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Abercromby, John / A trip through the eastern Caucasus

A trip through the eastern Caucasus: chapter I: from Tiflis to Nukha,   pp. [1]-29

Page 4

fully believed he was undertaking a very dangerous 
enterprise in crossing the mountains into Daghestan. 
He was quite taken aback when I laughed at him 
for being such an ass, and never lluded to the 
subject again. If I had referred to the incident a 
few days later, he would have indignantly repudiated 
having ever thought of anything so stupid, and 
replied that I had totally misunderstood him. That 
was a way he had. 
Our direction now lay towards the east, and soon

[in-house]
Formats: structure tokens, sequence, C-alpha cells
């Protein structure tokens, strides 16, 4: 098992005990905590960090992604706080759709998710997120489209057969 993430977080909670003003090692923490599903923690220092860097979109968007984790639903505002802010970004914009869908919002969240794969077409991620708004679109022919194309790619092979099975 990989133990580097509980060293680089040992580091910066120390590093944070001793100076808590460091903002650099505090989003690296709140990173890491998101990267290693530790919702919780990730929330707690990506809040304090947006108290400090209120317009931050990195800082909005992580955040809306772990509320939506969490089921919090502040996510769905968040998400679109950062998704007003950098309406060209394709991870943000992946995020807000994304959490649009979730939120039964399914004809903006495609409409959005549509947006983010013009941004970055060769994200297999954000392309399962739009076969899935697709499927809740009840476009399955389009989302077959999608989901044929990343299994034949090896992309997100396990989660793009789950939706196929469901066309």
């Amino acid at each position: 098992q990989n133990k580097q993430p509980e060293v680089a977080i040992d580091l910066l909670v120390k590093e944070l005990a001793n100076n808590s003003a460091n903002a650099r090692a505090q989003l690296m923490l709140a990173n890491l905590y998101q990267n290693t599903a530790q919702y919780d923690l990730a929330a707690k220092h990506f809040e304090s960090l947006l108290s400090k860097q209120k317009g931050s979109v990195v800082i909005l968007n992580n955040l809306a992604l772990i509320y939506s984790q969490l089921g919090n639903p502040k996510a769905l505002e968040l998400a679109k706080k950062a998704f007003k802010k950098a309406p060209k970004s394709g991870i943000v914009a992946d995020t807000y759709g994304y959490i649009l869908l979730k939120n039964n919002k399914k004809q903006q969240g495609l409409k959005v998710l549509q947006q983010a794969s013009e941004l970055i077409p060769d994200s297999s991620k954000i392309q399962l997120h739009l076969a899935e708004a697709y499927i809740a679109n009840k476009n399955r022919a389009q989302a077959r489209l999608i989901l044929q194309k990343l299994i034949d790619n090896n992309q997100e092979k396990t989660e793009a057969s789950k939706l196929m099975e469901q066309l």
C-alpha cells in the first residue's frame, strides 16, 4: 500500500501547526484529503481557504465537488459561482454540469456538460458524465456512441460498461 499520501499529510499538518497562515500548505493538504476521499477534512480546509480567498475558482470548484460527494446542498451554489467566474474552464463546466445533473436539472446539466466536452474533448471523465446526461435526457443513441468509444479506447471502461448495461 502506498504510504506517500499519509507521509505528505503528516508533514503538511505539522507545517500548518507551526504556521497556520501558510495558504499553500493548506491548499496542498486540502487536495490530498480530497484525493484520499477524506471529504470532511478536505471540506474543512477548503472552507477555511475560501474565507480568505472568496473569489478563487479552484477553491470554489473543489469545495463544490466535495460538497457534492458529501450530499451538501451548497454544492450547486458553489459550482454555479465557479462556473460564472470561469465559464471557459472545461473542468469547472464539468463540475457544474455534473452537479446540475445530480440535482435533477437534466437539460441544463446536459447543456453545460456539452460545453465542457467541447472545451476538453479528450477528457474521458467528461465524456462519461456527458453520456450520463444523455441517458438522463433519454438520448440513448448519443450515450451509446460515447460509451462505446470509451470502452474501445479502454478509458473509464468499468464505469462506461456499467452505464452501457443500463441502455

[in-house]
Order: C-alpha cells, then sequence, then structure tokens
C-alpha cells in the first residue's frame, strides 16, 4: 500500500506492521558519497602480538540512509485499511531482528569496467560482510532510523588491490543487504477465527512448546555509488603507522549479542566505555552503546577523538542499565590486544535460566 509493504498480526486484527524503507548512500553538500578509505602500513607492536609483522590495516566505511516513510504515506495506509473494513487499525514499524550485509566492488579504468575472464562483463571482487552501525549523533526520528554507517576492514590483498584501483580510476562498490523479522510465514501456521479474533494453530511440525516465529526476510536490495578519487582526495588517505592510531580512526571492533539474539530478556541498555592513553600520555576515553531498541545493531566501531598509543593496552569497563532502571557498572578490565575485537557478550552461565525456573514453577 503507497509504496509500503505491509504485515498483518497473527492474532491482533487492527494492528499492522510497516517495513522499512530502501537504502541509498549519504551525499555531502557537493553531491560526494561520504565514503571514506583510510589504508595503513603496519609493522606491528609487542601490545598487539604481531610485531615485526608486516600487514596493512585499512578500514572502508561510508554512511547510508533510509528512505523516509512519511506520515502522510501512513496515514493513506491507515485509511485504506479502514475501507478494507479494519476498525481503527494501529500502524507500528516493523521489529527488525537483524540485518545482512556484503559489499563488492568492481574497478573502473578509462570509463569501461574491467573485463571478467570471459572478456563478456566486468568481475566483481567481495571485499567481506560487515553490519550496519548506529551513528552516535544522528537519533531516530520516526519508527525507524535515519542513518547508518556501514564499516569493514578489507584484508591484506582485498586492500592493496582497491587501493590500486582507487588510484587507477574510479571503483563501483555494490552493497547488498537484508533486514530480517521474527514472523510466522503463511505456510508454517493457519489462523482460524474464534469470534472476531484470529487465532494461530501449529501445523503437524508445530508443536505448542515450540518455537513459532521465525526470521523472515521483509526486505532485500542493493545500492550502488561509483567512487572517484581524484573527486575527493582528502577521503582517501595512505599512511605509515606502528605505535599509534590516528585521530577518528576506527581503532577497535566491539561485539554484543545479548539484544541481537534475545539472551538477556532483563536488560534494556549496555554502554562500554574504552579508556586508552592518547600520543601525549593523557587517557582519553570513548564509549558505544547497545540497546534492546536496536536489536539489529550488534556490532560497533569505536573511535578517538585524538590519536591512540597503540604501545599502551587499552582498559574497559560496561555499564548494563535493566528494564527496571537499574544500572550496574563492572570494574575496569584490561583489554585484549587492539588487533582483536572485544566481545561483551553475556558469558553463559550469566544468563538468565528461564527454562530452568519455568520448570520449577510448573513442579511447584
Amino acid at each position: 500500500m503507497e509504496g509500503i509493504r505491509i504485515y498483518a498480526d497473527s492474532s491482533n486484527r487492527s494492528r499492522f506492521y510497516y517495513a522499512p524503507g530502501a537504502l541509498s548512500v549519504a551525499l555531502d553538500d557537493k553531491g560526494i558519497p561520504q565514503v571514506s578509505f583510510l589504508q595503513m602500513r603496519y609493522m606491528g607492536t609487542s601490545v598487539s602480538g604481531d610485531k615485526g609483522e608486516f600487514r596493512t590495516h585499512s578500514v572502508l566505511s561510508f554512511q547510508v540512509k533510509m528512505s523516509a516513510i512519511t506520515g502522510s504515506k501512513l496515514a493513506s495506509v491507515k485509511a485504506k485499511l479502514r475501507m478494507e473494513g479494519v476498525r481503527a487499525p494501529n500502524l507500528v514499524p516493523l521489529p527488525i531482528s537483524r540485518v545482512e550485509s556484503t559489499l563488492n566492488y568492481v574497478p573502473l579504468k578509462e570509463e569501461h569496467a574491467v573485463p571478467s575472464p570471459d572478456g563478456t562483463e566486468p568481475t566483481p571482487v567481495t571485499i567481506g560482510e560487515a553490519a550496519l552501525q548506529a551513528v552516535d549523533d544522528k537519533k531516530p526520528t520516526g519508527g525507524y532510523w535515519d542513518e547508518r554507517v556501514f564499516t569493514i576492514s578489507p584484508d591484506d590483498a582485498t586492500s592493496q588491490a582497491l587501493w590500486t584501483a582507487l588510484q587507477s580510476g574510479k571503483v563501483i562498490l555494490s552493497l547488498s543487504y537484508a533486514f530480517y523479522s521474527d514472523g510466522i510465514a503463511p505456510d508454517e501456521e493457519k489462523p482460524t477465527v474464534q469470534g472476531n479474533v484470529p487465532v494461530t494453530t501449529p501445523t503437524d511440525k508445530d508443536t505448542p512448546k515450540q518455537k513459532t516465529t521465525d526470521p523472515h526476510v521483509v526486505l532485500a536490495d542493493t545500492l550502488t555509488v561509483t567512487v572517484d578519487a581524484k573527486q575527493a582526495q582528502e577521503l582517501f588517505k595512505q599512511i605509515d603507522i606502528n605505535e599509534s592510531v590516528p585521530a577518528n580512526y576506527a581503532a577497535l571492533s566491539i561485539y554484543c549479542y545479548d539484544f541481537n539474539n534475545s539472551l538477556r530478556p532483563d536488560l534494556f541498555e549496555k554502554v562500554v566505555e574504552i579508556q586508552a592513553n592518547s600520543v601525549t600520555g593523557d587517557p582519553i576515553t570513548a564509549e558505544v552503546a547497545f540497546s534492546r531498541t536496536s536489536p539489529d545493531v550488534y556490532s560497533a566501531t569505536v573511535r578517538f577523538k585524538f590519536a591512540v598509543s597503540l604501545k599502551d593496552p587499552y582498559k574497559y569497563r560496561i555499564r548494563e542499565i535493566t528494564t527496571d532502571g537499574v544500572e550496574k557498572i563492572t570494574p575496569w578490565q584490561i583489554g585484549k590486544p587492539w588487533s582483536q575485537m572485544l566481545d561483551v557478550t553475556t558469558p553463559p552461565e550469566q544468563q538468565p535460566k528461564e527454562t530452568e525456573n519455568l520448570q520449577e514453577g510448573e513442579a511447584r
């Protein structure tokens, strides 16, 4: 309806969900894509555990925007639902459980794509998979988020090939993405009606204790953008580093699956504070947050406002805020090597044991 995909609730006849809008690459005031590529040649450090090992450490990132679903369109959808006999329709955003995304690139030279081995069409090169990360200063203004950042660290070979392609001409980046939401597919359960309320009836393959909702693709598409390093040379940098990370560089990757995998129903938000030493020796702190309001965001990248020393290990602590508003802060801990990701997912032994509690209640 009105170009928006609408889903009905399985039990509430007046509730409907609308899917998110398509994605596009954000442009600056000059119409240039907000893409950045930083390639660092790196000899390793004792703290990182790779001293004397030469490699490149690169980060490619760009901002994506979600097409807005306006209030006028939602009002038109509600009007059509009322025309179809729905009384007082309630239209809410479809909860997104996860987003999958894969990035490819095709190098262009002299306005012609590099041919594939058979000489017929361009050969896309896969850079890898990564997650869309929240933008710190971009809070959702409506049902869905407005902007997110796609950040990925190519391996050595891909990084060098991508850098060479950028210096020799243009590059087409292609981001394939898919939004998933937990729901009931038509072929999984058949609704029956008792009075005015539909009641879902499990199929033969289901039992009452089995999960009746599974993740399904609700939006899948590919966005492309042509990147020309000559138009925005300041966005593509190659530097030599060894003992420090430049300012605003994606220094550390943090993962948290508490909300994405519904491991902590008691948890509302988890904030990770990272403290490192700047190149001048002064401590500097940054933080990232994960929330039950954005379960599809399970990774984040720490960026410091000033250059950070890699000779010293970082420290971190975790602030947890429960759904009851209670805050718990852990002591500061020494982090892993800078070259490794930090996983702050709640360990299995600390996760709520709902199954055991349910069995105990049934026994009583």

we had Tiflis with its old rocky citadel and its 
crowded bazaars, peopled by strange-looking, men, 
behind us. To me it used to be a standing riddle 
to try to make out what nationality each belonged to. 
There was little use asking the Armenian guide, for 
to him all Mussulmans were Tatars, though they 
might have been Lesgians, Avars, or any of the 
peoples of Daghestan.   After jolting through the 
town it was a comfort at last to leave the paved 
streets and get upon the comparatively smooth road. 
Before us lay a huge uncultivated plain, covered with 
sun-scorched grass, and stretching far away to the 
east and south-east. Beyond the river to the right 
lay a line of grayish brown hills of uniform altitude, 
scored by a thousand ravines, each brought into 
prominence by a dark, sharply-defined shadow. The 
general aspect was that of barrenness and desolation. 
Now and then we met droves of cattle, and carts 
drawn by buffaloes, plodding slowly along, attended 
by very rough-looking men. 
At Orkhevi we changed, horses. The hills to the 

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